Columbia Missourian Honored in Headline Contest
This article was updated April 7, 2015, with information about the second-place win in the headline contest.
By Caroline Murray
Columbia, Mo. (March 30, 2015) — Missouri School of Journalism senior Christa Corrigan and junior Tracy Cook have been named winners of American Copy Editors Society Education Fund scholarships, and the Columbia Missourian won second place in the student publication headline contest.
Entrants into staff headline contest were required to submit eight to 10 headlines, and the Missourian won for its entry of print headlines.
Corrigan and Cook were awarded two of the five scholarships available to undergraduate journalism students nationwide. Corrigan won the top award, the $2,500 Aubespin scholarship. Cook won a $1,000 scholarship.
“Tracy and Christa work hard every day to increase their understanding of copy editing and to broaden their grasp of the skills needed for copy editing that go beyond grammar and sentence structure,” said Maggie Walter, associate professor and night news editor at the Columbia Missourian. “Many School of Journalism graduates in the past have won an ACES scholarship, and both Tracy and Christa are well deserving of the ACES editing awards.”
Corrigan, who said she enjoys ensuring clarity in stories, became interested in copy editing during her shifts at the Columbia Missourian’s interactive copy editing desk, part of the requirements of the news editing course.
“I actually am graduating with a news reporting emphasis in the print and digital track, but I started to gravitate toward editing because of the hands-on copy editing experience at the Missourian,” Corrigan said. “Through my shifts, I learned there is much more to editing than I previously thought as a student reporter.”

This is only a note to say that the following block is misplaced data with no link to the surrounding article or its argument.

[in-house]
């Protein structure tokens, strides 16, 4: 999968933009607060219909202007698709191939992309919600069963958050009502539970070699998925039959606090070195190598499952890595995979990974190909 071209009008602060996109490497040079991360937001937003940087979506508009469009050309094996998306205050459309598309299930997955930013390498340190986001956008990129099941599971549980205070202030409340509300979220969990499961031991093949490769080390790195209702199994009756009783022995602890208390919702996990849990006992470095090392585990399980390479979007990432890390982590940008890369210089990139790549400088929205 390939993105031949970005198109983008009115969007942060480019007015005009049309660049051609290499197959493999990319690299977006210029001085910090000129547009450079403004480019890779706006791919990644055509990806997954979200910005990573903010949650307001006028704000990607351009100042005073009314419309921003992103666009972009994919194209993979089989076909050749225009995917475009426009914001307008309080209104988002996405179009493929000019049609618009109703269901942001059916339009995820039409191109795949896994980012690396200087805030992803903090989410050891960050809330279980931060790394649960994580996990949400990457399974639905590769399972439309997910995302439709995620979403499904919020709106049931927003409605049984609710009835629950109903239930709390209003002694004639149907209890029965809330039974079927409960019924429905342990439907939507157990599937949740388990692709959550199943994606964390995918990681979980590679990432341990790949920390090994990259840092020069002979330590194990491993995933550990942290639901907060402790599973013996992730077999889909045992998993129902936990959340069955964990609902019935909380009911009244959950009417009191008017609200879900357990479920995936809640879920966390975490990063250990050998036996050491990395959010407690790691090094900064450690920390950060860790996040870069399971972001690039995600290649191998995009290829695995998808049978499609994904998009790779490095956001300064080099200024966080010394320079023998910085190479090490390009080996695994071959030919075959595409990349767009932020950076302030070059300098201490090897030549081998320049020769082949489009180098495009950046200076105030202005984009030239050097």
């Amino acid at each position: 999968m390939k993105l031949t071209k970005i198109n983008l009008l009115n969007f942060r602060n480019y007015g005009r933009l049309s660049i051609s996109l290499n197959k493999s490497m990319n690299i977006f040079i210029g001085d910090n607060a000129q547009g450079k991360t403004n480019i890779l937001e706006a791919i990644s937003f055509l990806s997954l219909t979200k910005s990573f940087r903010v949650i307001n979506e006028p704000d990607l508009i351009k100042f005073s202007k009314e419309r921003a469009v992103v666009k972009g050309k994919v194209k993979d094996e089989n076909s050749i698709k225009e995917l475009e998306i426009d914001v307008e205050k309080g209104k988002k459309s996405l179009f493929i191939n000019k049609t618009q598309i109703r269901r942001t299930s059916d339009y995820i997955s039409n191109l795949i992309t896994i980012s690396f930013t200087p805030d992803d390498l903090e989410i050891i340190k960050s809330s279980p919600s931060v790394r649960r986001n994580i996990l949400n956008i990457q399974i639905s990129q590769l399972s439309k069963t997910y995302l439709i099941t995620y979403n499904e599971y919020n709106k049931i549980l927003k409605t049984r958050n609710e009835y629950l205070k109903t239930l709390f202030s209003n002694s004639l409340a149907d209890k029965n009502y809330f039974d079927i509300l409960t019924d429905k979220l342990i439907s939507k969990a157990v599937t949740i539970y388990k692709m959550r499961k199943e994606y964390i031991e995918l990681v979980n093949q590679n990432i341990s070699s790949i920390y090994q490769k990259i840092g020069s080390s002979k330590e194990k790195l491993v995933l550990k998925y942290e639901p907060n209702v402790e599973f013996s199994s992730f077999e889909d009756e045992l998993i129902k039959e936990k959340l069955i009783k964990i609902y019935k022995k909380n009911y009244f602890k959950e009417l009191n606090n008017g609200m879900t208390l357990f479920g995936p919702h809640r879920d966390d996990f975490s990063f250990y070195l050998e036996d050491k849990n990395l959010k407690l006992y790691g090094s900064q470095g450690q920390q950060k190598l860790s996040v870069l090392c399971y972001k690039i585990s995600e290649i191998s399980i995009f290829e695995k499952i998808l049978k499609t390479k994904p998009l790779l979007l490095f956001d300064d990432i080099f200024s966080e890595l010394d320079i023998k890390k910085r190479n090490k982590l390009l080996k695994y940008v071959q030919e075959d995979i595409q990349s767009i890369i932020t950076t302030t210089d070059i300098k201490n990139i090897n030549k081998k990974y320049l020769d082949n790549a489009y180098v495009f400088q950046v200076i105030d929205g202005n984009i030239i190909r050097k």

Cook, a self-described perfectionist, became interested in copy editing during her freshman year, when she worked for The Maneater. Her interest grew with her experience as a copy editor and news editor at the Columbia Missourian.
“I think people sometimes consider copy editing to be a systematic task; you catch mistakes, correct errors and write stellar headlines. But it’s more than that,” Cook said. “It’s a thought process – one that develops through experience and conversations about content that comes through our desk.”
Both Corrigan and Cook said faculty editors such as Walter, Gerri Berendzen and Elizabeth Brixey have played a crucial role in their education and professional development.
“The knowledge and insights they offer from having worked in newsrooms all over the country are invaluable,” Corrigan said. “Plus, J-School faculty members offer lessons that are more than academic. They teach you practical stuff that is relevant for all sorts of life situations.”
The scholarship winners also received financial aid to attend the ACES annual skill-building conference, where the winners of the headline contest were announced. Cook and Corrigan attended, along with Walter, Berendzen, Associate Professor Jennifer Rowe and graduate student Mike Cirricelli. Cook serves as the vice president of the School of Journalism’s chapter of ACES, and Corrigan serves as treasurer.
The scholarship applicants, selected for their commitment to a career in copy editing and records of exemplary work and academic achievement, were judged by five professional editors from around the country.
The headline contest, which seeks to award good headline writing in newspapers, non-newspaper publications, websites and even Twitter, was judged by volunteers.
Updated: August 4, 2020